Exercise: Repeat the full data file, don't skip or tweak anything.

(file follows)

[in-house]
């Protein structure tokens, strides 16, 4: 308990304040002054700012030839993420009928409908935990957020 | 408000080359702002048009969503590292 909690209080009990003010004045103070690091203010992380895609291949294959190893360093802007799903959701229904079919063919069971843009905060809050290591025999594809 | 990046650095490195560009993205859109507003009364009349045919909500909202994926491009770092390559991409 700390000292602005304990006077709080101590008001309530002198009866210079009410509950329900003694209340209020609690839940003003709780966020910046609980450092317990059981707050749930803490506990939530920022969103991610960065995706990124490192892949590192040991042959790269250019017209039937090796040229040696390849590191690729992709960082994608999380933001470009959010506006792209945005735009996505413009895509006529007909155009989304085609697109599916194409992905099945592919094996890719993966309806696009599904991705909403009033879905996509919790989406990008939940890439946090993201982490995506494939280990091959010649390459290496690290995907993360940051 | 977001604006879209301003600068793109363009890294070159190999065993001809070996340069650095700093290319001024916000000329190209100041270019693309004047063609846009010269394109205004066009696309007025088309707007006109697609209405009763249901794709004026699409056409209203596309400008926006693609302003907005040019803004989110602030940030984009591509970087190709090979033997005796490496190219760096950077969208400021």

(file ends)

[in-house]
């Protein structure tokens, strides 16, 4: 308990304040002054700012030839993420009928409908935990957020 | 408000080359702002048009969503590292 909690209080009990003010004045103070690091203010992380895609291949294959190893360093802007799903959701229904079919063919069971843009905060809050290591025999594809 | 990046650095490195560009993205859109507003009364009349045919909500909202994926491009770092390559991409 700390000292602005304990006077709080101590008001309530002198009866210079009410509950329900003694209340209020609690839940003003709780966020910046609980450092317990059981707050749930803490506990939530920022969103991610960065995706990124490192892949590192040991042959790269250019017209039937090796040229040696390849590191690729992709960082994608999380933001470009959010506006792209945005735009996505413009895509006529007909155009989304085609697109599916194409992905099945592919094996890719993966309806696009599904991705909403009033879905996509919790989406990008939940890439946090993201982490995506494939280990091959010649390459290496690290995907993360940051 | 977001604006879209301003600068793109363009890294070159190999065993001809070996340069650095700093290319001024916000000329190209100041270019693309004047063609846009010269394109205004066009696309007025088309707007006109697609209405009763249901794709004026699409056409209203596309400008926006693609302003907005040019803004989110602030940030984009591509970087190709090979033997005796490496190219760096950077969208400021």